Orbea Starship & Small, Local Hills

Altitude & Speed from 8-1-15 Ride

I stop a lot to take pictures

I took the Orbea out yesterday afternoon and rode a few small, local hills in the vicinity of my neighborhood.  The ride was fairly easy and just under 20 miles.  Magellan Cyclo 550 reports my average speed was 15.8 mph and my fastest 31.2.  Riding along suburban and country roads, one of my eyes is weeping due, I think, to allergies.  More salt water mixing with my sweat and blown back behind me like the windshield of an automobile spritzed by its hood-mounted washers seen from behind while under way.  So much sweat that no one who sees me will wonder, “Why is he crying?  If he feels that way about it, he shouldn’t be riding.”


When I started riding roadbikes, I pedaled the Razesa mostly on the small front chainring – about 42 teeth, I think, not 39.  Slowly and heavily I lumbered when riding on the big front ring.  So much so, that I only rarely tried it except when barreling downhill.

Since getting the Orbea, the cranset of which is not compact at 53/39, I’ve made it my goal to ride only the big chainring except during steeper climbs.  A young woman of my acquaintance has a blog entitled something like “Life on the Big Chainring.”  She and her husband race their bikes and are way more serious about cycling than I am, but that title is what inspired me to make the decision to adapt to my bike’s gearing and not worry about trying to find a Campagnolo Record 10-speed compact crank.  The recreational budget savings and hopefully strength and endurance gains I make should be worth whatever pain I endure to realize them.

As for making use of what I’ve got – I’ve taken the MKS Lambda pedals (remember, they’re the ones that resemble Gimli’s axe-head from the Lord of the Rings films) off the Supernova and put them on the Starship.  And what about these science-fiction and space phenomenon bike names, anyway?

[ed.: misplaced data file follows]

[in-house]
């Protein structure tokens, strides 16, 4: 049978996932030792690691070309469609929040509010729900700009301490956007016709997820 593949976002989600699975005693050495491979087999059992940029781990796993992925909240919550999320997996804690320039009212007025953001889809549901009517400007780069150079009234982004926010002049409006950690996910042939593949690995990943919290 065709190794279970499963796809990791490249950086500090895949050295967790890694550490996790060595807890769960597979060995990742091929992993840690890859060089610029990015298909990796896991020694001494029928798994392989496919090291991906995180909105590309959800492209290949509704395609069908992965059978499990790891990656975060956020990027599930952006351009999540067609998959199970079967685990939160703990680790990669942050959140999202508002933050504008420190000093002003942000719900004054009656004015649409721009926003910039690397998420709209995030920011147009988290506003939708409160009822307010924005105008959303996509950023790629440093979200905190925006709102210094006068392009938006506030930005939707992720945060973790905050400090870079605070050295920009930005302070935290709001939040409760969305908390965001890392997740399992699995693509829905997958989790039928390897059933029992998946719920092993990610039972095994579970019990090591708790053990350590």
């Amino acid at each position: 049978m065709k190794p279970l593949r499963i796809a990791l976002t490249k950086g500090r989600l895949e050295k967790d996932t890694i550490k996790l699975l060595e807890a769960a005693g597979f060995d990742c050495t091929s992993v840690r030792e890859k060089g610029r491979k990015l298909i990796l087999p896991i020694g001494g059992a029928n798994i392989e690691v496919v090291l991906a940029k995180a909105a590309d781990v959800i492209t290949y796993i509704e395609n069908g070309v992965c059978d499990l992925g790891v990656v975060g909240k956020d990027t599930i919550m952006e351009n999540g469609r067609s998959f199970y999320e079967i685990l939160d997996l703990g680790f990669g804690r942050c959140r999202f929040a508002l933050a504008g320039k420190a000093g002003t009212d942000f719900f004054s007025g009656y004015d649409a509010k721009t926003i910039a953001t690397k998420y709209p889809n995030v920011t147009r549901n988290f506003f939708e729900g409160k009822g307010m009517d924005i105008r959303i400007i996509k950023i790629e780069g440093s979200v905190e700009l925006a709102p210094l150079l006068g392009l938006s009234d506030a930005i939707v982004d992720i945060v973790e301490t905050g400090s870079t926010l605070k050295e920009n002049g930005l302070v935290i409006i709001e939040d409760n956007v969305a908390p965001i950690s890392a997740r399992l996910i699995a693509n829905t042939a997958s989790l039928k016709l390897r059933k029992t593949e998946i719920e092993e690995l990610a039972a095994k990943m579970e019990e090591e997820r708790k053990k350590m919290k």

The Orbea came with a set of Shimano SPD pedals, and I’d already got an even older pair of SPD pedals from odds-and-ends sale in the neighborhood.  While at Asheville, North Carolina, middle of last month, I bought a set of cleats thinking I’d try out those older pedals with my ancient Shimano SPD cycling shoes.  I threw away the shoes’ hardware with the box long ago, never intending to clip-in.  What I seem to have thrown away in addition to the cleats that came with the shoes were the cleat nuts that go inside the shoe, under the insole.  So, I have ordered some from Amazon.

During yesterday’s ride, I found I was able to ride up hills without too much difficulty and without having to resort to the bailout cog (26, 29 teeth – which is why the deraileur cage is on the long side, I think).  Also, increased pedaling effort seems to result in forward motion more easily than when riding either the Miyata 610 or the Jamis Supernova.  Maybe it is that while riding the Starship, I am more willing to make a greater effort when pedaling?  Possibly.  As the chart at the top of the post indicates, though, I’m not a very fast cyclist on flats or hills.

Some sad news is that I’ll have to sell my Bridgestone MB4 and very likely the Miyata 610 to make room in the garage for my more modern bicycles and to a small extent offset their cost.


New Bike–2003 Orbea Starship Campy Record